11   B.A.C.A.H.   ignore (1)   2011 Jun 4, 7:25am     ↓ dislike (0)   quote   flag      

Could be.

Probably The Fortresses will do just fine if the net in the margins for the overall state is outbound.

Or maybe those are just the subset of ones who can't stomach Fortress Arithmetic, and heaven forbid living somewhere in our region outside of The Fortress Walls.

12   dunnross   ignore (6)   2011 Jun 4, 7:34am     ↓ dislike (0)   quote   flag      

sybrib says

Could be.
Probably The Fortresses will do just fine if the net in the margins for the overall state is outbound.
Or maybe those are just the subset of ones who can’t stomach Fortress Arithmetic, and heaven forbid living somewhere in our region outside of The Fortress Walls.

So, why would they go back to Asia, if you say that arithmetic is even worse there?
I talked to some of those people who left, and they all say that Bay Area reputation as some kind of a "glamor" city is nothing but a big myth. The fact is, Bay Area no longer has a monopoly on tech jobs, or good education, or the Sun, or anything else, for that matter. The collapse of the Bay Area prestige, is really, not at all, unlike Detroit after the collapse of the auto industry. This is quite a turn-around from the denial folks like you who still think that Bay Area is really something "special".

13   B.A.C.A.H.   ignore (1)   2011 Jun 4, 7:44am     ↓ dislike (1)   quote   flag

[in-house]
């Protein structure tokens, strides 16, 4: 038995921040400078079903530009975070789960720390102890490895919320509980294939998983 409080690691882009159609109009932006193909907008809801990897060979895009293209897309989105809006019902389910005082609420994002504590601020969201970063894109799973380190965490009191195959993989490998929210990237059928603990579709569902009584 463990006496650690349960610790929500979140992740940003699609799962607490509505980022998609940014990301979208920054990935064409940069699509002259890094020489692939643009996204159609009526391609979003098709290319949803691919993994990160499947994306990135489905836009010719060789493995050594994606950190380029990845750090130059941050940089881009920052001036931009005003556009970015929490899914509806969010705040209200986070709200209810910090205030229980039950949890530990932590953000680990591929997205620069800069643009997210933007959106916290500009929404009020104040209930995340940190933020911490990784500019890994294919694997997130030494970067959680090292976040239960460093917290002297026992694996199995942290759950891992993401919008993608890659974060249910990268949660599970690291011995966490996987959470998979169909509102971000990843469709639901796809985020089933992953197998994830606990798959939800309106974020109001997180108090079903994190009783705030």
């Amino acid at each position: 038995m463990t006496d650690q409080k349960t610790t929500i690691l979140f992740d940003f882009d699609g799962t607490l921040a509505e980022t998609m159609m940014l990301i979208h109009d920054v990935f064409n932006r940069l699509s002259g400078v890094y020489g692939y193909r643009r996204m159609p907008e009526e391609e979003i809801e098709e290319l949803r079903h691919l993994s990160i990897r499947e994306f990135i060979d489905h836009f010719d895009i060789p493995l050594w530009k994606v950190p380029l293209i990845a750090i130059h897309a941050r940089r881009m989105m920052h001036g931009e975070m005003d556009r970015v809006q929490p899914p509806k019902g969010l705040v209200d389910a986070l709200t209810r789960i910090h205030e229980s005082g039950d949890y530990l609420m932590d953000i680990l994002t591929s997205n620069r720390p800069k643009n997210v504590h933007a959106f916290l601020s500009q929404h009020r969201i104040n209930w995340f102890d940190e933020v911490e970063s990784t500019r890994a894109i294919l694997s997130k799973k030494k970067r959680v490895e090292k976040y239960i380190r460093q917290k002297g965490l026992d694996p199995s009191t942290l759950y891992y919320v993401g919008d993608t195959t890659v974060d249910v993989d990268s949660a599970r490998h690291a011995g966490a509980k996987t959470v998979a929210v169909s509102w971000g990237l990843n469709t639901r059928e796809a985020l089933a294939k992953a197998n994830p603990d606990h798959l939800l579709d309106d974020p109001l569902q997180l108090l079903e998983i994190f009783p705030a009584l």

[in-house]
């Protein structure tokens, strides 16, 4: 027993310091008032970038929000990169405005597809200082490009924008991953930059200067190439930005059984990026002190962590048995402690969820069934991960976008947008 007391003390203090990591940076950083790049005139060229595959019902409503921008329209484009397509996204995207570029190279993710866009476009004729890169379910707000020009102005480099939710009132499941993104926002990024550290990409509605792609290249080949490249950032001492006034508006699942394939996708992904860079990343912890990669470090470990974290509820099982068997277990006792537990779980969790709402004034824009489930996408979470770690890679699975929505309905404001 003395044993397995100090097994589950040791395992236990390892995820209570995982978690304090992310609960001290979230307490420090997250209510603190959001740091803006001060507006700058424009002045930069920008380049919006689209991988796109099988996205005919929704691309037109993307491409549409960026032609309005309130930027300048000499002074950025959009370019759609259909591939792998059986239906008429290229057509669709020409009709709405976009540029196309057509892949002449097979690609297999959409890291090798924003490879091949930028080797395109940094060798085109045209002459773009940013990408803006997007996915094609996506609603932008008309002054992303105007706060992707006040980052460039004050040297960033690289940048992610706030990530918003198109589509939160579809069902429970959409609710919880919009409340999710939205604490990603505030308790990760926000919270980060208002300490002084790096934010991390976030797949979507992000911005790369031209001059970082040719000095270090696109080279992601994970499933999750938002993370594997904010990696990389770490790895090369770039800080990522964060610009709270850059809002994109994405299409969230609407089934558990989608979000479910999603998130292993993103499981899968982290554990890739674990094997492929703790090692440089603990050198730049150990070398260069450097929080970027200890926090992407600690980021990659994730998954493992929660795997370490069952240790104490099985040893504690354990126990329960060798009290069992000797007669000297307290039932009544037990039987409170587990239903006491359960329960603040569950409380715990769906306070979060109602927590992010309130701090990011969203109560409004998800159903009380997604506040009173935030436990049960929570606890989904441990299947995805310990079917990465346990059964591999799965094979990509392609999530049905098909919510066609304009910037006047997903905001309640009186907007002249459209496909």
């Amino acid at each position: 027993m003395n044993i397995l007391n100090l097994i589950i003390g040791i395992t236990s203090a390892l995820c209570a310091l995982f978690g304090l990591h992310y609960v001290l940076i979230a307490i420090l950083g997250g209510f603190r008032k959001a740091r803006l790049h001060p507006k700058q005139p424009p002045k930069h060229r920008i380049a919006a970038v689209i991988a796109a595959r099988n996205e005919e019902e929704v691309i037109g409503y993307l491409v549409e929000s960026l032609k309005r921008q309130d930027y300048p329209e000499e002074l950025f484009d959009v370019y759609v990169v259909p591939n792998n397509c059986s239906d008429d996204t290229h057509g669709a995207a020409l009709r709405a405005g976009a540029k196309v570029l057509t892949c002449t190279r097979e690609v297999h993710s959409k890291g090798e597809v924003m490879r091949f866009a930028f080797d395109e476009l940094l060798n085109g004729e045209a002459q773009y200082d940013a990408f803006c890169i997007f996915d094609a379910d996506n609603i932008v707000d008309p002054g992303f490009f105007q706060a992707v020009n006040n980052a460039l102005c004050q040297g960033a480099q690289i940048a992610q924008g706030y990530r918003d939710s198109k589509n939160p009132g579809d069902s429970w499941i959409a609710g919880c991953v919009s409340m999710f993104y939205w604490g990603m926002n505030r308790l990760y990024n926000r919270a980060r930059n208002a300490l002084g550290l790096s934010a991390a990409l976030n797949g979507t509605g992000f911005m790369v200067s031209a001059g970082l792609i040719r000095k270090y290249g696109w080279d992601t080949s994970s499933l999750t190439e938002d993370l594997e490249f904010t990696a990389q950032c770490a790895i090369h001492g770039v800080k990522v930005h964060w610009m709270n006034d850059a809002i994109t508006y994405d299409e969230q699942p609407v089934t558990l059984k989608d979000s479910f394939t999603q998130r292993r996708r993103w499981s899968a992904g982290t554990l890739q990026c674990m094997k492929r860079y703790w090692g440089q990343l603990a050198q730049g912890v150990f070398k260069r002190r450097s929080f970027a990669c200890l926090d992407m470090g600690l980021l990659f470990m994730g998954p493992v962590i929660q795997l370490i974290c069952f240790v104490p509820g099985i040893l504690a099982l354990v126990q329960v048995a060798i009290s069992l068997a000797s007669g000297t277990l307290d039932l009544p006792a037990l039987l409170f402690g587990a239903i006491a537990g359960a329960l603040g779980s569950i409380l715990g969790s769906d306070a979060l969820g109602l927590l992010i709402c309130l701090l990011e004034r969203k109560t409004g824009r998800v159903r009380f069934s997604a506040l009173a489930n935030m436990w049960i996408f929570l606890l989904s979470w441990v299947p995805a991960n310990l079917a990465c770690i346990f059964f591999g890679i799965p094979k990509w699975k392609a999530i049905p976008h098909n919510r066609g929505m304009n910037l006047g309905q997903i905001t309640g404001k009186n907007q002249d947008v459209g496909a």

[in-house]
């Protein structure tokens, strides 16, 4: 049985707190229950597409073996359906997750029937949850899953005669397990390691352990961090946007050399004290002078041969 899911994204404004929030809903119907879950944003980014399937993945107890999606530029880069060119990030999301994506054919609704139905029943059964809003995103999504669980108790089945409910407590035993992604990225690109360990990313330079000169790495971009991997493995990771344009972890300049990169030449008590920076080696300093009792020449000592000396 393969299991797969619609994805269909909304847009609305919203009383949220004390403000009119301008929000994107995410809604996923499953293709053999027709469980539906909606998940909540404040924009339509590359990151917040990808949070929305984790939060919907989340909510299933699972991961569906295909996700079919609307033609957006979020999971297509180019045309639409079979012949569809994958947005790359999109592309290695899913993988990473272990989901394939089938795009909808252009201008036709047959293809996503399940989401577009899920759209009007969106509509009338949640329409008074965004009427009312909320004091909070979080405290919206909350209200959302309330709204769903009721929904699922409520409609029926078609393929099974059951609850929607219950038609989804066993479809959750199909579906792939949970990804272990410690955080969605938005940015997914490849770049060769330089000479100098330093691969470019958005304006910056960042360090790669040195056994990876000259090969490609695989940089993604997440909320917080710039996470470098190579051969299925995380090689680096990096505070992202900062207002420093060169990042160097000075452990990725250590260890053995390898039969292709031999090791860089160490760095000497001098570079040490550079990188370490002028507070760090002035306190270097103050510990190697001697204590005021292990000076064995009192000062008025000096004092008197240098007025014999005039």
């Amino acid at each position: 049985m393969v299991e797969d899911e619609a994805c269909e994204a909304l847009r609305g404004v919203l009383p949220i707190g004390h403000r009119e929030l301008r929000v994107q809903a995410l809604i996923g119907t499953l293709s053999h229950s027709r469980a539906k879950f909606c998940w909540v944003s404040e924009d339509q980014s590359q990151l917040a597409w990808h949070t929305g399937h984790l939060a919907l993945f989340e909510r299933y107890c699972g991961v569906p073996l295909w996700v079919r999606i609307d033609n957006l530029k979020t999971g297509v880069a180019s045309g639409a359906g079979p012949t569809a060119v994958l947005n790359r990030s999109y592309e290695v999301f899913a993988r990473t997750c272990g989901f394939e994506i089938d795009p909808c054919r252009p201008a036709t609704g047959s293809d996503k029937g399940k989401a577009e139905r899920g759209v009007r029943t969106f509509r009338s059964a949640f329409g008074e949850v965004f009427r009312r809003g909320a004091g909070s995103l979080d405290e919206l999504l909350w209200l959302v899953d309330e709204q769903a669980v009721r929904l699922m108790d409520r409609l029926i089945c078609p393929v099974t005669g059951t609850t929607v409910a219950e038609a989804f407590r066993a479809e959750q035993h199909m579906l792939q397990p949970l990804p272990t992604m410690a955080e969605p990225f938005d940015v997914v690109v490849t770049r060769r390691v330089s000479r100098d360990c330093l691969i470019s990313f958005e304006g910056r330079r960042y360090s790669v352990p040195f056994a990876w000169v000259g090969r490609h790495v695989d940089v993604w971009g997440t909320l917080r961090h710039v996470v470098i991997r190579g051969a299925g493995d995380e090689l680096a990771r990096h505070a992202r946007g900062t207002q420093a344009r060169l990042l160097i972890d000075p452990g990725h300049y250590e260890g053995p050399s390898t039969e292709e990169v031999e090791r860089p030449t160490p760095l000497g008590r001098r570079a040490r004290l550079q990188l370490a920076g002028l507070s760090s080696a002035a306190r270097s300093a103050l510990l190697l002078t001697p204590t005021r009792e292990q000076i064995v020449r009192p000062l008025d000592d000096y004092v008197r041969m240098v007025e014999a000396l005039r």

dunnross says

if you say that arithmetic is even worse

Did I say that?

The Fortress communities are indeed bargains for wealthy people from crowded canyons of Shanghai and Mumbai and other such places all over the world.

But they are not bargains for the Petty Bourgeois folks from anywhere, not Petty Bourgeois from Asia nor Detroit nor Chicago nor even (like myself) the Bay Area, who are "not wealthy enough" for the Basic Arithmetic of The Fortress to make sense. But that's OK if you don't lose your face by renting (like you) or by living (like me) among the working class folks in a non-Fortress neighborhood like me.

14   dunnross   ignore (6)   2011 Jun 4, 8:34am     ↓ dislike (0)   quote   flag      

sybrib says

dunnross says

if you say that arithmetic is even worse

Did I say that?
The Fortress communities are indeed bargains for wealthy people from crowded canyons of Shanghai and Mumbai and other such places all over the world.
But they are not bargains for the Petty Bourgeois folks from anywhere, not Petty Bourgeois from Asia nor Detroit nor Chicago nor even (like myself) the Bay Area, who are “not wealthy enough” for the Basic Arithmetic of The Fortress to make sense. But that’s OK if you don’t lose your face by renting (like you) or by living (like me) among the working class folks in a non-Fortress neighborhood like me.